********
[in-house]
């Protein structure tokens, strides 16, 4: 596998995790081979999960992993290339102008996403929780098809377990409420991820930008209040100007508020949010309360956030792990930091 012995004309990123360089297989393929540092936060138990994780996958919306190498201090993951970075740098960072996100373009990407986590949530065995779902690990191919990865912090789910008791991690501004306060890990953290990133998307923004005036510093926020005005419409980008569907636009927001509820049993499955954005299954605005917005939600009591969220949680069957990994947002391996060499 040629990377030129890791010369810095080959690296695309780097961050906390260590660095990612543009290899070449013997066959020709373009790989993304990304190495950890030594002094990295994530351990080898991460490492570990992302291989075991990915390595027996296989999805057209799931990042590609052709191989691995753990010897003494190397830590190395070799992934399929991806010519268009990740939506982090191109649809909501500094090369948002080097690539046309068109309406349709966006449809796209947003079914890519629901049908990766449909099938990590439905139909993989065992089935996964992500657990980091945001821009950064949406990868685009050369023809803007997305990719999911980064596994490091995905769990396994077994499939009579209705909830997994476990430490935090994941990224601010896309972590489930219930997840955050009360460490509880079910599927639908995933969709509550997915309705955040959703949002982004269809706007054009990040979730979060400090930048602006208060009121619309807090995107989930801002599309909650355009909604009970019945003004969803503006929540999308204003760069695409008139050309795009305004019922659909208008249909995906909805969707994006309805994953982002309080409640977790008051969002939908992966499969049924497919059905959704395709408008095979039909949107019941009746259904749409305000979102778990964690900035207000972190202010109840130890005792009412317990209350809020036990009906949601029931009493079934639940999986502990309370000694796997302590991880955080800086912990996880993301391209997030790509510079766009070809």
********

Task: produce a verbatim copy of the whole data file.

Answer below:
[in-house]
């Protein structure tokens, strides 16, 4: 596998995790081979999960992993290339102008996403929780098809377990409420991820930008209040100007508020949010309360956030792990930091 012995004309990123360089297989393929540092936060138990994780996958919306190498201090993951970075740098960072996100373009990407986590949530065995779902690990191919990865912090789910008791991690501004306060890990953290990133998307923004005036510093926020005005419409980008569907636009927001509820049993499955954005299954605005917005939600009591969220949680069957990994947002391996060499 040629990377030129890791010369810095080959690296695309780097961050906390260590660095990612543009290899070449013997066959020709373009790989993304990304190495950890030594002094990295994530351990080898991460490492570990992302291989075991990915390595027996296989999805057209799931990042590609052709191989691995753990010897003494190397830590190395070799992934399929991806010519268009990740939506982090191109649809909501500094090369948002080097690539046309068109309406349709966006449809796209947003079914890519629901049908990766449909099938990590439905139909993989065992089935996964992500657990980091945001821009950064949406990868685009050369023809803007997305990719999911980064596994490091995905769990396994077994499939009579209705909830997994476990430490935090994941990224601010896309972590489930219930997840955050009360460490509880079910599927639908995933969709509550997915309705955040959703949002982004269809706007054009990040979730979060400090930048602006208060009121619309807090995107989930801002599309909650355009909604009970019945003004969803503006929540999308204003760069695409008139050309795009305004019922659909208008249909995906909805969707994006309805994953982002309080409640977790008051969002939908992966499969049924497919059905959704395709408008095979039909949107019941009746259904749409305000979102778990964690900035207000972190202010109840130890005792009412317990209350809020036990009906949601029931009493079934639940999986502990309370000694796997302590991880955080800086912990996880993301391209997030790509510079766009070809």